For those of us who think that in picking Sara Palin, John McCain, (a) made a serious, perhaps fatal, error; (b) toadied to the right wing of his party; (c) showed cynicism and contempt for the voters;(d) lost his ever-loving mind; or (e) all of the above, it's all too easy to take cheap shots at Gov. Palin.
This is a bad thing. It is bad, because it is unfair, intellectually dishonest and because it will actually motivate some people to vote for the McCain-Palin ticket. Not only that, but it calls into question the idea--to which I subscribe, and I hope you do, too--that a woman should be permitted to make the kind of choices that Sarah Palin has, without being judged unworthy because she has children. (Let me hasten to add that she is also free to decide to devote her life to her children, or to take some middle ground.)
If you are saying that this page has taken some cheap shots, all we can say is that you may be right. And if we did, we were wrong.
Yesterday, I mentioned that a woman I know was outraged that Gov. Palin had put her daughter in the national spotlight by accepting the vice-presidential slot. Another woman friend was outraged that the governor would accept a place on the ticket while caring for a special needs infant.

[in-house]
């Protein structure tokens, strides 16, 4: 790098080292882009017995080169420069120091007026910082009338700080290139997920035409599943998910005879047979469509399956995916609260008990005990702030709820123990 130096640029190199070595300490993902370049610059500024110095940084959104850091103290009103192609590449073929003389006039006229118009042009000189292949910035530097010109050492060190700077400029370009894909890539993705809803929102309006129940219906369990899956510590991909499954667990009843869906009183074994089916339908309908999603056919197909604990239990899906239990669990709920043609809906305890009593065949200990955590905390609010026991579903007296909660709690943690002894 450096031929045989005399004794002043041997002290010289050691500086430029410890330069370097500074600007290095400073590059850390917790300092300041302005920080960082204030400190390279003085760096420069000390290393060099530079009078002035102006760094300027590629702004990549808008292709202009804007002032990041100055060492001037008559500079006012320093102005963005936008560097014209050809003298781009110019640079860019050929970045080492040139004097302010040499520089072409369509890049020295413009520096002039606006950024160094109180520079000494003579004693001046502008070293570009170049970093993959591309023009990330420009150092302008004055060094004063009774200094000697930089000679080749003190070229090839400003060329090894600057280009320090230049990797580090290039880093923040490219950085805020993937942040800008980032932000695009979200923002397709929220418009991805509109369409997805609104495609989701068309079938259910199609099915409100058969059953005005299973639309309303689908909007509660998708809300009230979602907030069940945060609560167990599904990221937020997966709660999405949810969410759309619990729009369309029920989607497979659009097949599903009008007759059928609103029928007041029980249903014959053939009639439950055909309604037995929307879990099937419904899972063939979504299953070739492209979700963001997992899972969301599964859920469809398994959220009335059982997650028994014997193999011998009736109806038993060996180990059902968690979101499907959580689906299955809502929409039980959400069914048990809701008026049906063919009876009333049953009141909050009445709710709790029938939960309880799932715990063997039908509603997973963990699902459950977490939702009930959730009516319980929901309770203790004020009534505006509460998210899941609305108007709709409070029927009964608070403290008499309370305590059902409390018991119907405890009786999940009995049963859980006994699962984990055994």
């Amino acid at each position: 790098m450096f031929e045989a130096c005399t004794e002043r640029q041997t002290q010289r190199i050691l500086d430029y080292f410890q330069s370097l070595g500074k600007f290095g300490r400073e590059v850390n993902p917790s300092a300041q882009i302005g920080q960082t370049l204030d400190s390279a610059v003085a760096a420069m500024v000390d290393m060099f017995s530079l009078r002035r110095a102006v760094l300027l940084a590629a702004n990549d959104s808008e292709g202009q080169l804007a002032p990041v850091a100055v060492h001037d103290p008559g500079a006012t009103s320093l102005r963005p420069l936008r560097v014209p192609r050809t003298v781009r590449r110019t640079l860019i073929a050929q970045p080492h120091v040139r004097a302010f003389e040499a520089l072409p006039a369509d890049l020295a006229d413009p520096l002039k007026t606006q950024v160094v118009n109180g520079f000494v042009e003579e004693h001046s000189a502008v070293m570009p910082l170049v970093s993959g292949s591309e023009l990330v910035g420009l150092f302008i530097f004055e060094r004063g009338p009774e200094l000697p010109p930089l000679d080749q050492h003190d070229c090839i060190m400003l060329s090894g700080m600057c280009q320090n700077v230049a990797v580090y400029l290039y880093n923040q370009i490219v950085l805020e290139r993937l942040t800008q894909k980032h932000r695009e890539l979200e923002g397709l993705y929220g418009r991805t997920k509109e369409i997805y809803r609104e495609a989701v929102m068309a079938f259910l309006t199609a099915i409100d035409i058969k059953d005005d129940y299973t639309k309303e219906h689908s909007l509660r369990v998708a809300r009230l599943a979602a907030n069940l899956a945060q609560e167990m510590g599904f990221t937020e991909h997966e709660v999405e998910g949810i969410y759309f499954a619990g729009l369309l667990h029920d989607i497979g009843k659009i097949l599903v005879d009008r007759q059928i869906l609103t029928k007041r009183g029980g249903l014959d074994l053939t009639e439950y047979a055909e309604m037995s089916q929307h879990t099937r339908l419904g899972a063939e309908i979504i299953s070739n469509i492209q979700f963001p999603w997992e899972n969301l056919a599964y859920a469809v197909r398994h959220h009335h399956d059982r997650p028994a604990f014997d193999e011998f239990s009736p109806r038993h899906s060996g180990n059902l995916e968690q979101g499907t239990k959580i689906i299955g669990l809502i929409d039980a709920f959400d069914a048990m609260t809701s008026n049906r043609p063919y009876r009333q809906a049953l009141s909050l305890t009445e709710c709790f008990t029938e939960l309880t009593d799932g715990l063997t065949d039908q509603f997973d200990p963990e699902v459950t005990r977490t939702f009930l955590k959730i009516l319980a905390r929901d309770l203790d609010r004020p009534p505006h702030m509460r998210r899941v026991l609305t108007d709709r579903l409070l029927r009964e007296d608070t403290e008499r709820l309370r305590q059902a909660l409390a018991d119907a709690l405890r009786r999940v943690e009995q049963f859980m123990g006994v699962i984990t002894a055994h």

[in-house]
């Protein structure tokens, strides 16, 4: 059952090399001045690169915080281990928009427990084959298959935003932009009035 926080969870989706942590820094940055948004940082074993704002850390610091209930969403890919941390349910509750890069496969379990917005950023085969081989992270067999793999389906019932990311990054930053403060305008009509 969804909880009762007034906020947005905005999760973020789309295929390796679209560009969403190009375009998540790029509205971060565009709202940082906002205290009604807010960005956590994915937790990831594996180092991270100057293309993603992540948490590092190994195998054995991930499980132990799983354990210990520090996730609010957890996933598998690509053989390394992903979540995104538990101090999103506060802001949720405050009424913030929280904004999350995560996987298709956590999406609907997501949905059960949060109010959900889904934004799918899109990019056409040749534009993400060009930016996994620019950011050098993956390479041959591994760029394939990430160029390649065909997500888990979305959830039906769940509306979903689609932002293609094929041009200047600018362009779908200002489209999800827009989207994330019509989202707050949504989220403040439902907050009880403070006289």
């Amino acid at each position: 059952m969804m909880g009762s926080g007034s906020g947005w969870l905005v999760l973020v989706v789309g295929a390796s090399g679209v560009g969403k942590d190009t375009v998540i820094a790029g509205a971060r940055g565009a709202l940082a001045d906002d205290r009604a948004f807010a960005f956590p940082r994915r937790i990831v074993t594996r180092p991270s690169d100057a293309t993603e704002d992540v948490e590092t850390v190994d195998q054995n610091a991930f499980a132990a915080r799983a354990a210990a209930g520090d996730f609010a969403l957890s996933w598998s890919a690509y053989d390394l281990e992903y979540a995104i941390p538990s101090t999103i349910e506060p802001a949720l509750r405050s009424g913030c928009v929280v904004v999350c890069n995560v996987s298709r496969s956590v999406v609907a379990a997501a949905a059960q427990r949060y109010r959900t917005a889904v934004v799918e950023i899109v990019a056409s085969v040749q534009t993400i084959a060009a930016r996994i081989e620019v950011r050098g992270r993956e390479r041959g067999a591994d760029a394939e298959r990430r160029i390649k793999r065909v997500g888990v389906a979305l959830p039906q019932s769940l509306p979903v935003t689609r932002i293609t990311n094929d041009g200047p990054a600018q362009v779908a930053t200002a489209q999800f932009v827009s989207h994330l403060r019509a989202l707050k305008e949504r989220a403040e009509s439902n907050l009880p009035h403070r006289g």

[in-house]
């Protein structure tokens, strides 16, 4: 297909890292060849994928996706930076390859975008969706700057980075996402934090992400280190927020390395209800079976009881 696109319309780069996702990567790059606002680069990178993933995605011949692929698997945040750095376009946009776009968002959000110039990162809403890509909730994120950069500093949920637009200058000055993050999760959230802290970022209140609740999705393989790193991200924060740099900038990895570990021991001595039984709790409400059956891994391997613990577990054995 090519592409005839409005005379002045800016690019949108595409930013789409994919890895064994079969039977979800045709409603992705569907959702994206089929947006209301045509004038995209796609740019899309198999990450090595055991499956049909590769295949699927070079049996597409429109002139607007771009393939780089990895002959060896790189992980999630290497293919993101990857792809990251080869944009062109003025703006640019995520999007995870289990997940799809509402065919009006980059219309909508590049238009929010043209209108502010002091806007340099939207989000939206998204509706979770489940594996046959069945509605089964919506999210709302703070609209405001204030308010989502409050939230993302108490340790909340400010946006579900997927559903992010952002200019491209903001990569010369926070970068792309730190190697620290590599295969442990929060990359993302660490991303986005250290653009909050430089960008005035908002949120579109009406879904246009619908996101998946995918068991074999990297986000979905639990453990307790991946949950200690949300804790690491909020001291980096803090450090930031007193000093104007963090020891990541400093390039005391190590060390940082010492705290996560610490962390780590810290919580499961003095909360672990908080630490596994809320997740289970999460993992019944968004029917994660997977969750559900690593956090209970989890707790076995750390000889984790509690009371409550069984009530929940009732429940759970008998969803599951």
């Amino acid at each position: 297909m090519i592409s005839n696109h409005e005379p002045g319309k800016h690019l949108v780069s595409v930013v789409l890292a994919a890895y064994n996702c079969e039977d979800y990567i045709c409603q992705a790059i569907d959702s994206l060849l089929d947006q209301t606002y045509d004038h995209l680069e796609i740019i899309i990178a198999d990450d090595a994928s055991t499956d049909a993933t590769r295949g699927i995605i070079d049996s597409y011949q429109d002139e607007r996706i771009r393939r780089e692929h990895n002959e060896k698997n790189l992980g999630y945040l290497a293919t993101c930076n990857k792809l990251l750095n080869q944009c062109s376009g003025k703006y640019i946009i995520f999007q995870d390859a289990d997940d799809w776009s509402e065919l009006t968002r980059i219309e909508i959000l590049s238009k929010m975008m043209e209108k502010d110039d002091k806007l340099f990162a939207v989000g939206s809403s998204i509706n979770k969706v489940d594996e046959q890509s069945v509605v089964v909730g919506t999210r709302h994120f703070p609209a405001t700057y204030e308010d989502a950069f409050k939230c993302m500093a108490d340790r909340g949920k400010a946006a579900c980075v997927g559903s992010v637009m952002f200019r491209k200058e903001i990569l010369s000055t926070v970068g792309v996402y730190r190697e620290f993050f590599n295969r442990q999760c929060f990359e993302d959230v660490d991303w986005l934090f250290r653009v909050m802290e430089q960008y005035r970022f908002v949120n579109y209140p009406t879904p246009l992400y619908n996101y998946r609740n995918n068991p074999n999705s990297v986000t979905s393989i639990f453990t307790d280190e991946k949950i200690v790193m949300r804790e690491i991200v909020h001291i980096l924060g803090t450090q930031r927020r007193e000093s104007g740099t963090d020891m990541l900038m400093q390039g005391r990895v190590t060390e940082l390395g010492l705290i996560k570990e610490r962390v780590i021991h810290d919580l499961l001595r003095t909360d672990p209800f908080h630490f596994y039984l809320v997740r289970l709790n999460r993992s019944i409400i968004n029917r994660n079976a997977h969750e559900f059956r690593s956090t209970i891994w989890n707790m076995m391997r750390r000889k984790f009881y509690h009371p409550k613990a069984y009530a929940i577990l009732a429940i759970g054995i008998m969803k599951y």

When these kinds of assertions come up, the question we should ask, it seems to me, is whether we would say the same thing if Gov. Palin's husband were the candidate. Would we say that he should not put his daughter in the limelight? Maybe we would. Would we suggest that he could not be vice-president (or perhaps even governor) once he found out that he would have a Downs' syndrome child? I don't think so.
From now on, here at TONE we'll try to avoid cheap shots at Gov. Palin and Sen. McCain, no matter how tempting they are as targets.
George W. Bush, Dick Cheney and Karl Rove remain fair game, however.